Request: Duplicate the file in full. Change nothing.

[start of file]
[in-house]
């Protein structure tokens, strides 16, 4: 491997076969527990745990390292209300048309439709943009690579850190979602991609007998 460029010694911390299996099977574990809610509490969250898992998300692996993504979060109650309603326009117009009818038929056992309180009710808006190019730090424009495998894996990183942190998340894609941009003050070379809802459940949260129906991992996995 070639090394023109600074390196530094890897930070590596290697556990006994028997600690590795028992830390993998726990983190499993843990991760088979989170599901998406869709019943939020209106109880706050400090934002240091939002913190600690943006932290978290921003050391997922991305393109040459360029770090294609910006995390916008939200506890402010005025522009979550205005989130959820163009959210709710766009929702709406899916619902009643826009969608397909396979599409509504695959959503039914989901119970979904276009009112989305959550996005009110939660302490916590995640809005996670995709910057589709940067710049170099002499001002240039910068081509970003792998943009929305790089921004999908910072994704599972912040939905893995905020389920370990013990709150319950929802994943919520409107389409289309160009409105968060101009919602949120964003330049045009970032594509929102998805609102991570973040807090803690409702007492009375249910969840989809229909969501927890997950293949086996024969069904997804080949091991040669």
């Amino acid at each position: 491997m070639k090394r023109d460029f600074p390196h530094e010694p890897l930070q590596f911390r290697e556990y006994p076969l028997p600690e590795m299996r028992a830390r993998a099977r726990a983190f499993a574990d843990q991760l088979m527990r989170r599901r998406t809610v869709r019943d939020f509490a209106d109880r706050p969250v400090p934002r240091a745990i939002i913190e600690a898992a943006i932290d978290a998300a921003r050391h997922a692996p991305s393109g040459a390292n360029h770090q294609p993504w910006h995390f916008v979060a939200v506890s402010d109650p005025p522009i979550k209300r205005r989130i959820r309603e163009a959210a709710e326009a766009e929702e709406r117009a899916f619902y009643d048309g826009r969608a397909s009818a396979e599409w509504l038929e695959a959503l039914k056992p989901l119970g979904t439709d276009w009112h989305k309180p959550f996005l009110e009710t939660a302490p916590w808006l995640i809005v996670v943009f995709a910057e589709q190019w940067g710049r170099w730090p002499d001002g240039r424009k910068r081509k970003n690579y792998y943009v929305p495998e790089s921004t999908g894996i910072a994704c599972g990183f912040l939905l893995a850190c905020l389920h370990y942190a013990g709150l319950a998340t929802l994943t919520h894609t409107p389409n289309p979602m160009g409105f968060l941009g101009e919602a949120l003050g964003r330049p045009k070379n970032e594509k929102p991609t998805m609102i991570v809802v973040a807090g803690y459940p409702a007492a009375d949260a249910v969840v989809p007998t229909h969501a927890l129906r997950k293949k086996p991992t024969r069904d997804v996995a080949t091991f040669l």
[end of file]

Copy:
[in-house]
């Protein structure tokens, strides 16, 4: 491997076969527990745990390292209300048309439709943009690579850190979602991609007998 460029010694911390299996099977574990809610509490969250898992998300692996993504979060109650309603326009117009009818038929056992309180009710808006190019730090424009495998894996990183942190998340894609941009003050070379809802459940949260129906991992996995 070639090394023109600074390196530094890897930070590596290697556990006994028997600690590795028992830390993998726990983190499993843990991760088979989170599901998406869709019943939020209106109880706050400090934002240091939002913190600690943006932290978290921003050391997922991305393109040459360029770090294609910006995390916008939200506890402010005025522009979550205005989130959820163009959210709710766009929702709406899916619902009643826009969608397909396979599409509504695959959503039914989901119970979904276009009112989305959550996005009110939660302490916590995640809005996670995709910057589709940067710049170099002499001002240039910068081509970003792998943009929305790089921004999908910072994704599972912040939905893995905020389920370990013990709150319950929802994943919520409107389409289309160009409105968060101009919602949120964003330049045009970032594509929102998805609102991570973040807090803690409702007492009375249910969840989809229909969501927890997950293949086996024969069904997804080949091991040669």
């Amino acid at each position: 491997m070639k090394r023109d460029f600074p390196h530094e010694p890897l930070q590596f911390r290697e556990y006994p076969l028997p600690e590795m299996r028992a830390r993998a099977r726990a983190f499993a574990d843990q991760l088979m527990r989170r599901r998406t809610v869709r019943d939020f509490a209106d109880r706050p969250v400090p934002r240091a745990i939002i913190e600690a898992a943006i932290d978290a998300a921003r050391h997922a692996p991305s393109g040459a390292n360029h770090q294609p993504w910006h995390f916008v979060a939200v506890s402010d109650p005025p522009i979550k209300r205005r989130i959820r309603e163009a959210a709710e326009a766009e929702e709406r117009a899916f619902y009643d048309g826009r969608a397909s009818a396979e599409w509504l038929e695959a959503l039914k056992p989901l119970g979904t439709d276009w009112h989305k309180p959550f996005l009110e009710t939660a302490p916590w808006l995640i809005v996670v943009f995709a910057e589709q190019w940067g710049r170099w730090p002499d001002g240039r424009k910068r081509k970003n690579y792998y943009v929305p495998e790089s921004t999908g894996i910072a994704c599972g990183f912040l939905l893995a850190c905020l389920h370990y942190a013990g709150l319950a998340t929802l994943t919520h894609t409107p389409n289309p979602m160009g409105f968060l941009g101009e919602a949120l003050g964003r330049p045009k070379n970032e594509k929102p991609t998805m609102i991570v809802v973040a807090g803690y459940p409702a007492a009375d949260a249910v969840v989809p007998t229909h969501a927890l129906r997950k293949k086996p991992t024969r069904d997804v996995a080949t091991f040669l």